This morning resembled most of my mornings for the last half a dozen years.
Wake up at 5:00am.
Enjoy the stillness of dawn.
Coffee with Chris.
(And I am in our outside living room.)
Chris takes the dogs for some hill running and I pour my second cup of coffee.
There are slight variations in this routine. For example, on weekdays, I prep for lessons as well and on the weekend, I read and listen to podcasts instead. Sundays, Wednesdays, and Fridays I also exercise for no more than 20 minutes. Some days call for meditation with my eyes open and other days call for the traditional sitting with eyes closed.
We found what works for us at this stage in our lives is the early morning. I have written about my mornings before here and how they represented a new beginning ritual for me. I loved sitting at the window staring out at the neighbor’s house across the street as the last streetlight flicker off, a signal of possibility for a fresh start.
My days seemed ordinary with five children but only if I saw them as that. Mornings gave me an opportunity to set the intention for paying attention to the simple extraordinaries that perhaps I would be the only person in the entire world to see them as extraordinary like this moment with a brother and sister in 2009 when he was first born:
This moment returned a few months ago but I would have missed it had I been moving too fast in the morning and missed the life that was around me. This is the same brother and the same sister ten years later:
Now waking up in our jungle home and sitting in our outside living room, I regard my mornings in an almost religious sense. The word sacred even falls short. They are my tiny miracles. My secret salves. My reminders to slow down and look.
The hummingbird and the Morpho make their way in front of me every single morning. I have never noted the actual time, only that when the sun comes over my left shoulder, I should look up from my book or my writing and watch. The Jungle turns a green I can only describe as electric, almost neon; a green that when I close my eyes, I can feel the green. And then, as if on cue from the change in vibrancy, the bright blue of the Morpho flies from right to left, followed by the hummingbird who feasts on the redhead bush in front of me.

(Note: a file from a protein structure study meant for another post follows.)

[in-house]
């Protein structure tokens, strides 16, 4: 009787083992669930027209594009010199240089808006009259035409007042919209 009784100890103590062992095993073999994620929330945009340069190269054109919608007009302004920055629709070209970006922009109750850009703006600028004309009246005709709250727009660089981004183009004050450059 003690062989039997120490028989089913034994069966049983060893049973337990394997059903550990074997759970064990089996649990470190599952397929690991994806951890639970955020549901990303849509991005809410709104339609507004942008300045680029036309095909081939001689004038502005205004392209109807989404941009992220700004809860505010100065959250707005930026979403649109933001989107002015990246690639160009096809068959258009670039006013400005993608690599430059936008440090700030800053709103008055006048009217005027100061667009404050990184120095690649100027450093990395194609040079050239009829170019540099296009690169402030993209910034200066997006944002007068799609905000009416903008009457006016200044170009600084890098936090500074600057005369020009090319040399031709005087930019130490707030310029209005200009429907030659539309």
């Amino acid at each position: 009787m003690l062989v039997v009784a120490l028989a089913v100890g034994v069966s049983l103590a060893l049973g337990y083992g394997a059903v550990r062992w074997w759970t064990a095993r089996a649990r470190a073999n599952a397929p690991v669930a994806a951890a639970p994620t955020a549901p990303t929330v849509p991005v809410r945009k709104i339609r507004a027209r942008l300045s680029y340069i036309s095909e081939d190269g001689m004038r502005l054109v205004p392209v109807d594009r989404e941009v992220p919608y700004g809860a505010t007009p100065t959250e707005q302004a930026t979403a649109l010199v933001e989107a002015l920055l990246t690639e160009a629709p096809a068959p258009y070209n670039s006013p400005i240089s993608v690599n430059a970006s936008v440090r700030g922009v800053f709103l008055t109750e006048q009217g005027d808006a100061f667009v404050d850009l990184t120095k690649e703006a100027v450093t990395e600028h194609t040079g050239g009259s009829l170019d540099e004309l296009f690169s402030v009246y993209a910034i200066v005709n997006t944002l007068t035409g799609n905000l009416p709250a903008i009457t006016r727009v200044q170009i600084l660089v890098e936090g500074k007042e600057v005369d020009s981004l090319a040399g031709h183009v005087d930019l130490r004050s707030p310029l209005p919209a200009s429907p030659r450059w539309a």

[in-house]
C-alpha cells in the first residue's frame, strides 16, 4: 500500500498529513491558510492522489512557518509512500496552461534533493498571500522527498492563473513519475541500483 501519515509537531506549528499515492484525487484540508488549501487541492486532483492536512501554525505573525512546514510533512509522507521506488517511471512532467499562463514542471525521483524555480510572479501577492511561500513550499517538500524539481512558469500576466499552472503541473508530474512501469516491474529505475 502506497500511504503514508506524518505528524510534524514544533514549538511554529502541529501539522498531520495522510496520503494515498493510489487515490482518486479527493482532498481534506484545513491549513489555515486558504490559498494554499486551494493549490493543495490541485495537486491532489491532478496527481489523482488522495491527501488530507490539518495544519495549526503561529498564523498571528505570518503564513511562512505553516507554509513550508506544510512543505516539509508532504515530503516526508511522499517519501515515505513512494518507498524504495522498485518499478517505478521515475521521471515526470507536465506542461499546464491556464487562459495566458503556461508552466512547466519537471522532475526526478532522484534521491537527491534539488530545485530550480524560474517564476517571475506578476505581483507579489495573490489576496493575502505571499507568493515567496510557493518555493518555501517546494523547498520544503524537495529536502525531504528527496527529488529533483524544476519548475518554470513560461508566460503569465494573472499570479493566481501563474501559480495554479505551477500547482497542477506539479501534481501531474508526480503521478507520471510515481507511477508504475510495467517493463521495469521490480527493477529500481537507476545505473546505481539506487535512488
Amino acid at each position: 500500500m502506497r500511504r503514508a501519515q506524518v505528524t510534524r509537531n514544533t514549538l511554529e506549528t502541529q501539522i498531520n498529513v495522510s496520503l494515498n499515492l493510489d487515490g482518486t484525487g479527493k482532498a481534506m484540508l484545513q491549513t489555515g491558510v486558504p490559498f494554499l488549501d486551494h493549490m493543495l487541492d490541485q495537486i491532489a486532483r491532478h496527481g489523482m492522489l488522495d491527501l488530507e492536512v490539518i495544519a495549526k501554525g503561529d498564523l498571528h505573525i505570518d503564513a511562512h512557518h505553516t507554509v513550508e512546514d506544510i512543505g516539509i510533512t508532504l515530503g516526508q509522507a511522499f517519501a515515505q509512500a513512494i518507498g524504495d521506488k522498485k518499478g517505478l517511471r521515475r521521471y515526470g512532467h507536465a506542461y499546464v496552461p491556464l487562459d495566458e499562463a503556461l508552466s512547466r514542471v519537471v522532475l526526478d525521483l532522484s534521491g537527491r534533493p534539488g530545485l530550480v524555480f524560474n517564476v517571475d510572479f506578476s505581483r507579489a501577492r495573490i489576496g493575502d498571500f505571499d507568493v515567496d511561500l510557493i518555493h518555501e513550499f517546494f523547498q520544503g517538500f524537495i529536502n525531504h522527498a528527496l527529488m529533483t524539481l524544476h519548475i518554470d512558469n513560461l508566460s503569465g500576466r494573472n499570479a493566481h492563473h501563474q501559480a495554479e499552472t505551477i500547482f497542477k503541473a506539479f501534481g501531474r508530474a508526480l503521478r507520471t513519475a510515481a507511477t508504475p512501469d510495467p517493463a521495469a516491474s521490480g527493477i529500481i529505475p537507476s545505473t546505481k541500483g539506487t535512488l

Even though this seems like a routine, I sometimes miss the moment or like last week, there are three Morphos that fly left to right together.
Here is a picture of my sacred items for my morning ritual from 2014:
And I took this picture this morning:
My mornings are a non-negotiable part of my daily life. When I decided to wake up early and greet the day with genuine reverence and gratitude, my life changed. A baptism by light every day. Washed and purified clean ready to try again.
One of my favourite writers, Diane Ackerman, wrote this poem:
In the name of daybreak
and the eyelids of morning
and the wayfaring moon
and the night when it departs,
I swear I will not dishonor
my soul with hatred
but offer myself humbly
as a guardian of nature,
as a healer of misery,
as a messenger of wonder
as an architect of peace.
In the name of the sun and its minors
and the day that embraces it
and the cloud veils drawn over it
and the uttermost night
and the male and the female
and the plants bursting with seed
and the crowning seasons of the firefly
and the apple, I will honor all life
—wherever and in whatever form
it may dwell—on Earth my home,
and in the mansions of the stars.
You will make mistakes when you are with your kids every day. You will be impatient and exhausted. They will get in the way. You will lose focus. You will yell. They will yell. The house will get disorganized. You will not be able to have that phone call or zoom meeting that you needed to do. You will not have everything go according to plan – no matter what homeschool curriculum or online homeschool schedule suggests. There are days when it will all fall apart.
And on those days, you can remember your morning ritual. It may just look like one sip of coffee you can savour with your eyes closed right before the toddler wakes up. It may look like writing down the mess of voices in your head for ten minutes before you have to check email and get sh*it done. It may look like cuddling in bed with the littles or your partner before you begin again. Whatever it looks like, do it again and again.
Show up the next day and stick to it.